Eating Organic Can Reduce Pesticides In Your Body By 70%

A new study shows that US families consume cancer-linked glyphosate in their food. The good news: going organic rapidly reduces levels.

11 Aug 2020

The Guardian – Never before have we sprayed so much of a chemical on our food, on our yards, on our children’s playgrounds.

So it’s no surprise that Roundup – the world’s most widely used weedkiller – shows up in our bodies.

What is perhaps surprising is how easy it is to get it out.

A new peer-reviewed study, co-authored by one of us, studied pesticide levels in four American families for six days on a non-organic diet and six days on a completely organic diet. Switching to an organic diet decreased levels of Roundup’s toxic main ingredient, glyphosate, by 70% in just six days.

“If my kids have this much of a change in their numbers, what would other families have?” asked Scott Hersrud of Minneapolis, Minnesota, a father of three who participated in the study.

The answer to that question is increasingly clear: a big one.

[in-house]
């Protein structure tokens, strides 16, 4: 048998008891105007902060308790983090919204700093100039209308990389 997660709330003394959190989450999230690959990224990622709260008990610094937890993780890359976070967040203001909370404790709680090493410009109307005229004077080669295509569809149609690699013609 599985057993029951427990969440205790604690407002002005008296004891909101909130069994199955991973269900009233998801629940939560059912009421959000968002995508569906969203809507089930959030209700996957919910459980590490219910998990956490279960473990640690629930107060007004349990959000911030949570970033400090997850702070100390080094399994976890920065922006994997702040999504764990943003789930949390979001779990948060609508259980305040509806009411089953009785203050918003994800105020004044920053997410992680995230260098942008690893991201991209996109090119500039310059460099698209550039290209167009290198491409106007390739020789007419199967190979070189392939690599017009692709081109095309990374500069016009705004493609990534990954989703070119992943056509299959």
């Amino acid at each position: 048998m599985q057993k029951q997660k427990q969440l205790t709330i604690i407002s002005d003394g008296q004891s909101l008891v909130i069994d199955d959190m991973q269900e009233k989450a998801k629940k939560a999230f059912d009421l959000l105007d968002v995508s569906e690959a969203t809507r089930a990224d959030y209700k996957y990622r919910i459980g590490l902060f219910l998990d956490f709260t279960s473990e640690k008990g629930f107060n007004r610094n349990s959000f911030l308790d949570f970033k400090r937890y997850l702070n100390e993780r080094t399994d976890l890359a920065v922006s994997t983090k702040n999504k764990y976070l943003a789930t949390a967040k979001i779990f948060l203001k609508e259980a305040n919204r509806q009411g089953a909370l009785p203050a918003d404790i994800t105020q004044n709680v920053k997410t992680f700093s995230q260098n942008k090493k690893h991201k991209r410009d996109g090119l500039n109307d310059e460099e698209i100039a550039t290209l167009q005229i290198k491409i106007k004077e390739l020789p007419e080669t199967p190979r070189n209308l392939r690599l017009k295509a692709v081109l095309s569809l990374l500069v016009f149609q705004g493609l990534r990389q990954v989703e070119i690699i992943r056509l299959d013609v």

This study is part of a comprehensive scientific analysis showing that switching to an organic diet rapidly and dramatically reduces exposure to pesticides.

That’s good news, but it raises a grave question: why do we have to be supermarket detectives, searching for organic labels to ensure we’re not eating food grown with glyphosate or hundreds of other toxic pesticides?

Why do we have to be supermarket detectives, searching for organic labels?

Glyphosate was flagged as a potential carcinogen as far back as 1983 by the US Environmental Protection Agency (EPA), yet use of the chemical has grown exponentially since, with the chemical giant Monsanto – purchased by Bayer in 2018 – dominating the market.

Numerous reports have covered the internal company documents showing how Monsanto’s influence over the EPA succeeded in suppressing health concerns.

In fact, rather than restricting the use of glyphosate, the EPA has raised the legal threshold for residues on some foods up to 300-fold above levels deemed safe in the 1990s.

And unlike with other commonly used pesticides, the government has turned a blind eye for decades when it comes to monitoring glyphosate – failing to test for it on food and in our bodies.

Read more. 

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